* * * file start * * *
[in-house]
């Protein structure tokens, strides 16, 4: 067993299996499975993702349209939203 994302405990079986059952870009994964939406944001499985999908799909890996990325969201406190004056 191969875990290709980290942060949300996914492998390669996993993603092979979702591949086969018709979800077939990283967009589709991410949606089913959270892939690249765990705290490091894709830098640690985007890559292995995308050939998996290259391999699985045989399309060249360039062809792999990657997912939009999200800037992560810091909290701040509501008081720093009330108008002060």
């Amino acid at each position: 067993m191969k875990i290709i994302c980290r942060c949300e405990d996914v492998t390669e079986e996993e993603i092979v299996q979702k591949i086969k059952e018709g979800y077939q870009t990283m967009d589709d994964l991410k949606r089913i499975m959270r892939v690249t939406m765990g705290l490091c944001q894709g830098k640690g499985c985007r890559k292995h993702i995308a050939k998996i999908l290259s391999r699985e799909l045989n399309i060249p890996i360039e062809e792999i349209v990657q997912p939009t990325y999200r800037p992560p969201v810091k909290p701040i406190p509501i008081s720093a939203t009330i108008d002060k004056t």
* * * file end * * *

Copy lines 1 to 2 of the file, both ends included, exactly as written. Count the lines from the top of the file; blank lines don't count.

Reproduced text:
[in-house]
């Protein structure tokens, strides 16, 4: 067993299996499975993702349209939203 994302405990079986059952870009994964939406944001499985999908799909890996990325969201406190004056 191969875990290709980290942060949300996914492998390669996993993603092979979702591949086969018709979800077939990283967009589709991410949606089913959270892939690249765990705290490091894709830098640690985007890559292995995308050939998996290259391999699985045989399309060249360039062809792999990657997912939009999200800037992560810091909290701040509501008081720093009330108008002060």